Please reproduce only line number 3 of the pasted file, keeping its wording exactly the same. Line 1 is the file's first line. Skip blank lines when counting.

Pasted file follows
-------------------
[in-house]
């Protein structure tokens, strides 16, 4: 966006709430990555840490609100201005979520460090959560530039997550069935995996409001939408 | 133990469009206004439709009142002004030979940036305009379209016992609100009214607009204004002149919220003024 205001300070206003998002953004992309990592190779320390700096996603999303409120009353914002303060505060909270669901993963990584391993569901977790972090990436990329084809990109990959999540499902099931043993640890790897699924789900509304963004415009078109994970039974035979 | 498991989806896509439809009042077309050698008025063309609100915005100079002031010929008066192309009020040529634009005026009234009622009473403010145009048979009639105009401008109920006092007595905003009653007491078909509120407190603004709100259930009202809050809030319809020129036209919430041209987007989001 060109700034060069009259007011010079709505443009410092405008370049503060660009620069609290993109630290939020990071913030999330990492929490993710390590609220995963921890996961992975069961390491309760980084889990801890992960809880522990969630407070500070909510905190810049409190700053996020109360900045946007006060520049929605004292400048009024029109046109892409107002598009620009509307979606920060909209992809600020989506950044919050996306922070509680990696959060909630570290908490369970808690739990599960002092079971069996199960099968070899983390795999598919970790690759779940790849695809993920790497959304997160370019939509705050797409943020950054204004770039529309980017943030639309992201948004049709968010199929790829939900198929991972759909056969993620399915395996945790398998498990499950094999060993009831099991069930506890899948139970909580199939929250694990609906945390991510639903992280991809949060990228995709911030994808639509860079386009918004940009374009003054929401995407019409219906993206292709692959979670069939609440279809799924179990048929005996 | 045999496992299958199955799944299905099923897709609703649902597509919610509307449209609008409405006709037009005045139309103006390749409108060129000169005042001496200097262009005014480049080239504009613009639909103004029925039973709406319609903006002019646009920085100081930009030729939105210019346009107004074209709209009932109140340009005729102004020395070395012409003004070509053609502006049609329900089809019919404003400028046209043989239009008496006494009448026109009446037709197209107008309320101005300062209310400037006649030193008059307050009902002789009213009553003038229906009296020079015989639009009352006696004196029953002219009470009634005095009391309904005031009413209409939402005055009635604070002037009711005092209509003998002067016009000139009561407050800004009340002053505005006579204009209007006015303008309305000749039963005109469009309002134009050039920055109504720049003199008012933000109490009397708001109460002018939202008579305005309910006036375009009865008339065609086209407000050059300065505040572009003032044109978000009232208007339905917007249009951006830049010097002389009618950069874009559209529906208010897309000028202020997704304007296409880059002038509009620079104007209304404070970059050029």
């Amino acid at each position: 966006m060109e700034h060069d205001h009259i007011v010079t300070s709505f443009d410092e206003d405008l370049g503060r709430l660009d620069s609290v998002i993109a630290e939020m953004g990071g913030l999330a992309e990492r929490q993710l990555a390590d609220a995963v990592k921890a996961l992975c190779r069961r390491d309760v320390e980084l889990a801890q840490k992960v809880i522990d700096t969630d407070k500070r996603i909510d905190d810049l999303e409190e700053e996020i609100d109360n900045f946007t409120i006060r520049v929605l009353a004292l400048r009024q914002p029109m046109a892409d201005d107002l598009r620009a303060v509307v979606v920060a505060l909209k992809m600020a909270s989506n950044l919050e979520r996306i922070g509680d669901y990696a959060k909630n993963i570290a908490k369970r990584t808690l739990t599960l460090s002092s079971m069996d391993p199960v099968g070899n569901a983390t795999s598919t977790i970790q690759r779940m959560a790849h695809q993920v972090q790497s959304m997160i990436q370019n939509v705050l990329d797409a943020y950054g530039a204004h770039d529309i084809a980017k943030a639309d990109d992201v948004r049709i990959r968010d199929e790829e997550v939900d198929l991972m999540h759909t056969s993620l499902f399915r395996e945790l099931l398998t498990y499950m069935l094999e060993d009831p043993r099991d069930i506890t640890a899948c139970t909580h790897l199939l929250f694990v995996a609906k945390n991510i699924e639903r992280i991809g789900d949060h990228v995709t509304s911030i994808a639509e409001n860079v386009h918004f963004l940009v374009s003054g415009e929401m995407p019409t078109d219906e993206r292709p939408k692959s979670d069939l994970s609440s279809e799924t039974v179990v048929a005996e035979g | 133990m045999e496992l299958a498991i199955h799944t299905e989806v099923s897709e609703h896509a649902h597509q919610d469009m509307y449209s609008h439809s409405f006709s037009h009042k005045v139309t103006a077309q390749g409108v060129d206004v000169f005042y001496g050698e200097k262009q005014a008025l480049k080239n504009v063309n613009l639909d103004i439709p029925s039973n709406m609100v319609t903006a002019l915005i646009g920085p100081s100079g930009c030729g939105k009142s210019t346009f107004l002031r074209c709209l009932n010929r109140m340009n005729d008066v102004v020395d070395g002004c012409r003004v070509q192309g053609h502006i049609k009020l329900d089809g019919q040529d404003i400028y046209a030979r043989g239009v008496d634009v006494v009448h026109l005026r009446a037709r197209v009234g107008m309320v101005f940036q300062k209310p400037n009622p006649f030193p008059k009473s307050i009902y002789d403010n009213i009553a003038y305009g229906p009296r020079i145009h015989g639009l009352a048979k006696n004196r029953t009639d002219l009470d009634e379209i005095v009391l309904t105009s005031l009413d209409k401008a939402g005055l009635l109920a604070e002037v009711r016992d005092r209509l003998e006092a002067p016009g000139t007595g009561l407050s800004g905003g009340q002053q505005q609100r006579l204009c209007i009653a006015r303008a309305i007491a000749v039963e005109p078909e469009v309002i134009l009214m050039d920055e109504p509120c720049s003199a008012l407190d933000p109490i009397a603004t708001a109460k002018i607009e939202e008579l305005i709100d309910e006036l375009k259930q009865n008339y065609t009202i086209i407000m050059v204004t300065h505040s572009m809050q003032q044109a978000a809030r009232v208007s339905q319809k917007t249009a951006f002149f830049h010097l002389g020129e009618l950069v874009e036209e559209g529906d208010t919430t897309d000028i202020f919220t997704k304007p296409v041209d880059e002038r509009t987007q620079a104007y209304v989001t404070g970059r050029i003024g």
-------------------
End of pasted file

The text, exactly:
């Amino acid at each position: 966006m060109e700034h060069d205001h009259i007011v010079t300070s709505f443009d410092e206003d405008l370049g503060r709430l660009d620069s609290v998002i993109a630290e939020m953004g990071g913030l999330a992309e990492r929490q993710l990555a390590d609220a995963v990592k921890a996961l992975c190779r069961r390491d309760v320390e980084l889990a801890q840490k992960v809880i522990d700096t969630d407070k500070r996603i909510d905190d810049l999303e409190e700053e996020i609100d109360n900045f946007t409120i006060r520049v929605l009353a004292l400048r009024q914002p029109m046109a892409d201005d107002l598009r620009a303060v509307v979606v920060a505060l909209k992809m600020a909270s989506n950044l919050e979520r996306i922070g509680d669901y990696a959060k909630n993963i570290a908490k369970r990584t808690l739990t599960l460090s002092s079971m069996d391993p199960v099968g070899n569901a983390t795999s598919t977790i970790q690759r779940m959560a790849h695809q993920v972090q790497s959304m997160i990436q370019n939509v705050l990329d797409a943020y950054g530039a204004h770039d529309i084809a980017k943030a639309d990109d992201v948004r049709i990959r968010d199929e790829e997550v939900d198929l991972m999540h759909t056969s993620l499902f399915r395996e945790l099931l398998t498990y499950m069935l094999e060993d009831p043993r099991d069930i506890t640890a899948c139970t909580h790897l199939l929250f694990v995996a609906k945390n991510i699924e639903r992280i991809g789900d949060h990228v995709t509304s911030i994808a639509e409001n860079v386009h918004f963004l940009v374009s003054g415009e929401m995407p019409t078109d219906e993206r292709p939408k692959s979670d069939l994970s609440s279809e799924t039974v179990v048929a005996e035979g | 133990m045999e496992l299958a498991i199955h799944t299905e989806v099923s897709e609703h896509a649902h597509q919610d469009m509307y449209s609008h439809s409405f006709s037009h009042k005045v139309t103006a077309q390749g409108v060129d206004v000169f005042y001496g050698e200097k262009q005014a008025l480049k080239n504009v063309n613009l639909d103004i439709p029925s039973n709406m609100v319609t903006a002019l915005i646009g920085p100081s100079g930009c030729g939105k009142s210019t346009f107004l002031r074209c709209l009932n010929r109140m340009n005729d008066v102004v020395d070395g002004c012409r003004v070509q192309g053609h502006i049609k009020l329900d089809g019919q040529d404003i400028y046209a030979r043989g239009v008496d634009v006494v009448h026109l005026r009446a037709r197209v009234g107008m309320v101005f940036q300062k209310p400037n009622p006649f030193p008059k009473s307050i009902y002789d403010n009213i009553a003038y305009g229906p009296r020079i145009h015989g639009l009352a048979k006696n004196r029953t009639d002219l009470d009634e379209i005095v009391l309904t105009s005031l009413d209409k401008a939402g005055l009635l109920a604070e002037v009711r016992d005092r209509l003998e006092a002067p016009g000139t007595g009561l407050s800004g905003g009340q002053q505005q609100r006579l204009c209007i009653a006015r303008a309305i007491a000749v039963e005109p078909e469009v309002i134009l009214m050039d920055e109504p509120c720049s003199a008012l407190d933000p109490i009397a603004t708001a109460k002018i607009e939202e008579l305005i709100d309910e006036l375009k259930q009865n008339y065609t009202i086209i407000m050059v204004t300065h505040s572009m809050q003032q044109a978000a809030r009232v208007s339905q319809k917007t249009a951006f002149f830049h010097l002389g020129e009618l950069v874009e036209e559209g529906d208010t919430t897309d000028i202020f919220t997704k304007p296409v041209d880059e002038r509009t987007q620079a104007y209304v989001t404070g970059r050029i003024g």